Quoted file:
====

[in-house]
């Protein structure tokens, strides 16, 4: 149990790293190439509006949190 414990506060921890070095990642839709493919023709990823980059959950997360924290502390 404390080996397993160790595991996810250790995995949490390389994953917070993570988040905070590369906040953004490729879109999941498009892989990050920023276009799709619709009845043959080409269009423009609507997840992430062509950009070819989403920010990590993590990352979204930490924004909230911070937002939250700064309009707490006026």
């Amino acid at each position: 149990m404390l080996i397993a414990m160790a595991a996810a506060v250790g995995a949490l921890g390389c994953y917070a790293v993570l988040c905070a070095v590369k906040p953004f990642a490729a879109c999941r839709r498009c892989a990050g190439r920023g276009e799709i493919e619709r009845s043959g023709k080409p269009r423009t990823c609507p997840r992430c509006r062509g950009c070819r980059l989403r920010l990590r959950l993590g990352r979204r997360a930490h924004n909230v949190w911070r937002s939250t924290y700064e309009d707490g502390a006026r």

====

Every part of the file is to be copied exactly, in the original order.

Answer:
[in-house]
């Protein structure tokens, strides 16, 4: 149990790293190439509006949190 414990506060921890070095990642839709493919023709990823980059959950997360924290502390 404390080996397993160790595991996810250790995995949490390389994953917070993570988040905070590369906040953004490729879109999941498009892989990050920023276009799709619709009845043959080409269009423009609507997840992430062509950009070819989403920010990590993590990352979204930490924004909230911070937002939250700064309009707490006026």
């Amino acid at each position: 149990m404390l080996i397993a414990m160790a595991a996810a506060v250790g995995a949490l921890g390389c994953y917070a790293v993570l988040c905070a070095v590369k906040p953004f990642a490729a879109c999941r839709r498009c892989a990050g190439r920023g276009e799709i493919e619709r009845s043959g023709k080409p269009r423009t990823c609507p997840r992430c509006r062509g950009c070819r980059l989403r920010l990590r959950l993590g990352r979204r997360a930490h924004n909230v949190w911070r937002s939250t924290y700064e309009d707490g502390a006026r």